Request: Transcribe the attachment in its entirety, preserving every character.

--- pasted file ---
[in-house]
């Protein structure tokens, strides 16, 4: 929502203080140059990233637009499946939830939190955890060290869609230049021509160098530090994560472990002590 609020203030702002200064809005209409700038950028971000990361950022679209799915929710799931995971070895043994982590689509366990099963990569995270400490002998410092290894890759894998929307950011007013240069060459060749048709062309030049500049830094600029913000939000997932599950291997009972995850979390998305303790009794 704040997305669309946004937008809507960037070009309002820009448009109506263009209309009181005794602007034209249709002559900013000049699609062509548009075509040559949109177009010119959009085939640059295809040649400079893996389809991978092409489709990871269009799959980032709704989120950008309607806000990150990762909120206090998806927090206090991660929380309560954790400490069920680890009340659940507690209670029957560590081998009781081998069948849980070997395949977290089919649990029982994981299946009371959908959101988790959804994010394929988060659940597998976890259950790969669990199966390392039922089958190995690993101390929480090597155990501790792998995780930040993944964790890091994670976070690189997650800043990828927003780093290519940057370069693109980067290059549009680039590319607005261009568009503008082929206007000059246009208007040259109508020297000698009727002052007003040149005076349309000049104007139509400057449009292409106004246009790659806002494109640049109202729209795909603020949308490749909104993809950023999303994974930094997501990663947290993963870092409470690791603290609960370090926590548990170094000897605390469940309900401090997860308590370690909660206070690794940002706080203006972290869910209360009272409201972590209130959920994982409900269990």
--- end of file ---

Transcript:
[in-house]
């Protein structure tokens, strides 16, 4: 929502203080140059990233637009499946939830939190955890060290869609230049021509160098530090994560472990002590 609020203030702002200064809005209409700038950028971000990361950022679209799915929710799931995971070895043994982590689509366990099963990569995270400490002998410092290894890759894998929307950011007013240069060459060749048709062309030049500049830094600029913000939000997932599950291997009972995850979390998305303790009794 704040997305669309946004937008809507960037070009309002820009448009109506263009209309009181005794602007034209249709002559900013000049699609062509548009075509040559949109177009010119959009085939640059295809040649400079893996389809991978092409489709990871269009799959980032709704989120950008309607806000990150990762909120206090998806927090206090991660929380309560954790400490069920680890009340659940507690209670029957560590081998009781081998069948849980070997395949977290089919649990029982994981299946009371959908959101988790959804994010394929988060659940597998976890259950790969669990199966390392039922089958190995690993101390929480090597155990501790792998995780930040993944964790890091994670976070690189997650800043990828927003780093290519940057370069693109980067290059549009680039590319607005261009568009503008082929206007000059246009208007040259109508020297000698009727002052007003040149005076349309000049104007139509400057449009292409106004246009790659806002494109640049109202729209795909603020949308490749909104993809950023999303994974930094997501990663947290993963870092409470690791603290609960370090926590548990170094000897605390469940309900401090997860308590370690909660206070690794940002706080203006972290869910209360009272409201972590209130959920994982409900269990």